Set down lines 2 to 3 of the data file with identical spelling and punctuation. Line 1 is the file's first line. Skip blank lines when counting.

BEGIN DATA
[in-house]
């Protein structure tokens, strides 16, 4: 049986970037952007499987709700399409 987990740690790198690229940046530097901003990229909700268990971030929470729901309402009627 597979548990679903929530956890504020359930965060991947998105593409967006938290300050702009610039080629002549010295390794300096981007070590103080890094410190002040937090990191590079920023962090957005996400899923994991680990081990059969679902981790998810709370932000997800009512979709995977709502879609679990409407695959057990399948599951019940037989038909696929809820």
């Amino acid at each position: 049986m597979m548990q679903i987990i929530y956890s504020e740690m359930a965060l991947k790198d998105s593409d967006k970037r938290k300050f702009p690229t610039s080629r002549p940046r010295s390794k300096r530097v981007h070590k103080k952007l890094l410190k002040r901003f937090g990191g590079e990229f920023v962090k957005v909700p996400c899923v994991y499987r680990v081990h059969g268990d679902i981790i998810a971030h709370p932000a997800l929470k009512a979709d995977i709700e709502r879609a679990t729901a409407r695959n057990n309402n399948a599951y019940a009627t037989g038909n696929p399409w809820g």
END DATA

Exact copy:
């Protein structure tokens, strides 16, 4: 049986970037952007499987709700399409 987990740690790198690229940046530097901003990229909700268990971030929470729901309402009627 597979548990679903929530956890504020359930965060991947998105593409967006938290300050702009610039080629002549010295390794300096981007070590103080890094410190002040937090990191590079920023962090957005996400899923994991680990081990059969679902981790998810709370932000997800009512979709995977709502879609679990409407695959057990399948599951019940037989038909696929809820």
């Amino acid at each position: 049986m597979m548990q679903i987990i929530y956890s504020e740690m359930a965060l991947k790198d998105s593409d967006k970037r938290k300050f702009p690229t610039s080629r002549p940046r010295s390794k300096r530097v981007h070590k103080k952007l890094l410190k002040r901003f937090g990191g590079e990229f920023v962090k957005v909700p996400c899923v994991y499987r680990v081990h059969g268990d679902i981790i998810a971030h709370p932000a997800l929470k009512a979709d995977i709700e709502r879609a679990t729901a409407r695959n057990n309402n399948a599951y019940a009627t037989g038909n696929p399409w809820g």